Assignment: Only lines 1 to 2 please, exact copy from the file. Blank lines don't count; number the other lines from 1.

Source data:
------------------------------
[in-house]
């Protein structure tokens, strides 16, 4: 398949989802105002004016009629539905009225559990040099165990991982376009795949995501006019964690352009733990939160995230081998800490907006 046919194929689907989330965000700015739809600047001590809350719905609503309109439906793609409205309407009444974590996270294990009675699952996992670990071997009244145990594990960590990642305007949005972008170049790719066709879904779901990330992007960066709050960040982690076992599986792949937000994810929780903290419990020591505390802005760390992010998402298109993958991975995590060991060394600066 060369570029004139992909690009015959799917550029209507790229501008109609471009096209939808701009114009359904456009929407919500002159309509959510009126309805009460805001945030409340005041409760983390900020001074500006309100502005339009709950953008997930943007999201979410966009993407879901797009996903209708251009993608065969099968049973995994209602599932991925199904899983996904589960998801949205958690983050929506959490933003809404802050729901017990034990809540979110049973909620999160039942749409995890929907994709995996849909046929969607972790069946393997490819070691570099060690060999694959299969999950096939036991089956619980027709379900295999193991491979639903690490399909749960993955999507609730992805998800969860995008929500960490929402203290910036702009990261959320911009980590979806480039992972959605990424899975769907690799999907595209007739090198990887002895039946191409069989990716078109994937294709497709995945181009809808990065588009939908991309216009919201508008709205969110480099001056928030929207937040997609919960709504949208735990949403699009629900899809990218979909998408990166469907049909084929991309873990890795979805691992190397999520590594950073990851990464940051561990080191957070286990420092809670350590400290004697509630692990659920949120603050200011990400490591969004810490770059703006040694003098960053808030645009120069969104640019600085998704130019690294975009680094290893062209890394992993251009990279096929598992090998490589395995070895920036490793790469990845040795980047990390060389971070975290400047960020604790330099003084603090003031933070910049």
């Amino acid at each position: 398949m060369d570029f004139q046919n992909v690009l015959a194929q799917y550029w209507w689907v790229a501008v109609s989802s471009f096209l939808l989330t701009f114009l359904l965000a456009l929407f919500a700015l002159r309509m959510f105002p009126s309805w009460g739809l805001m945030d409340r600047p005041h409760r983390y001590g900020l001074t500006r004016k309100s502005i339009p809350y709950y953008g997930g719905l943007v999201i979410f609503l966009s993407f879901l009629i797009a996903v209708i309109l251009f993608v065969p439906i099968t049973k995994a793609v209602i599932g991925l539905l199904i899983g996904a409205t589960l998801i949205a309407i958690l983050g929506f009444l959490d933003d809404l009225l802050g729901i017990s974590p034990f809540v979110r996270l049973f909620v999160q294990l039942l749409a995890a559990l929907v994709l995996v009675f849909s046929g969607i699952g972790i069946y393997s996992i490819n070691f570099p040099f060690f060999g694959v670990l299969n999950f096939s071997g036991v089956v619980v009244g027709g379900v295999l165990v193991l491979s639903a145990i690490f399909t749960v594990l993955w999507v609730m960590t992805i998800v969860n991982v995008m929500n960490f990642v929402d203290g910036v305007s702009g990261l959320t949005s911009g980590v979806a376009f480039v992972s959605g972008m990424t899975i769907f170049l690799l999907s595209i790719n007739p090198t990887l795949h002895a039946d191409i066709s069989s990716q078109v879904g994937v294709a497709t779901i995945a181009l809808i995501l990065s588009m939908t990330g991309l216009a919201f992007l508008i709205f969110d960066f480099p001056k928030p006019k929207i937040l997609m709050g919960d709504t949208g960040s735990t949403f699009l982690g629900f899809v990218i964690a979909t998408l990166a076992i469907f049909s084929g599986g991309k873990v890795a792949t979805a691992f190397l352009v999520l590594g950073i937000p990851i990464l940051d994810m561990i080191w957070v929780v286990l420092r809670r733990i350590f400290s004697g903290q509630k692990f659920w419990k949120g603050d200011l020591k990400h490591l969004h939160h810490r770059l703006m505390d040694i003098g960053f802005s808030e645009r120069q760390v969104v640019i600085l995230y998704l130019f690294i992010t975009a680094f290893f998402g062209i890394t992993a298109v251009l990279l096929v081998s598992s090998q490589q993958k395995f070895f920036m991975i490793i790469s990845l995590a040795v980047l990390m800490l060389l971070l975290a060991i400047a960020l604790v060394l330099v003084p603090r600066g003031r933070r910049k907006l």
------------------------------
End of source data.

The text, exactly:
[in-house]
């Protein structure tokens, strides 16, 4: 398949989802105002004016009629539905009225559990040099165990991982376009795949995501006019964690352009733990939160995230081998800490907006 046919194929689907989330965000700015739809600047001590809350719905609503309109439906793609409205309407009444974590996270294990009675699952996992670990071997009244145990594990960590990642305007949005972008170049790719066709879904779901990330992007960066709050960040982690076992599986792949937000994810929780903290419990020591505390802005760390992010998402298109993958991975995590060991060394600066 060369570029004139992909690009015959799917550029209507790229501008109609471009096209939808701009114009359904456009929407919500002159309509959510009126309805009460805001945030409340005041409760983390900020001074500006309100502005339009709950953008997930943007999201979410966009993407879901797009996903209708251009993608065969099968049973995994209602599932991925199904899983996904589960998801949205958690983050929506959490933003809404802050729901017990034990809540979110049973909620999160039942749409995890929907994709995996849909046929969607972790069946393997490819070691570099060690060999694959299969999950096939036991089956619980027709379900295999193991491979639903690490399909749960993955999507609730992805998800969860995008929500960490929402203290910036702009990261959320911009980590979806480039992972959605990424899975769907690799999907595209007739090198990887002895039946191409069989990716078109994937294709497709995945181009809808990065588009939908991309216009919201508008709205969110480099001056928030929207937040997609919960709504949208735990949403699009629900899809990218979909998408990166469907049909084929991309873990890795979805691992190397999520590594950073990851990464940051561990080191957070286990420092809670350590400290004697509630692990659920949120603050200011990400490591969004810490770059703006040694003098960053808030645009120069969104640019600085998704130019690294975009680094290893062209890394992993251009990279096929598992090998490589395995070895920036490793790469990845040795980047990390060389971070975290400047960020604790330099003084603090003031933070910049």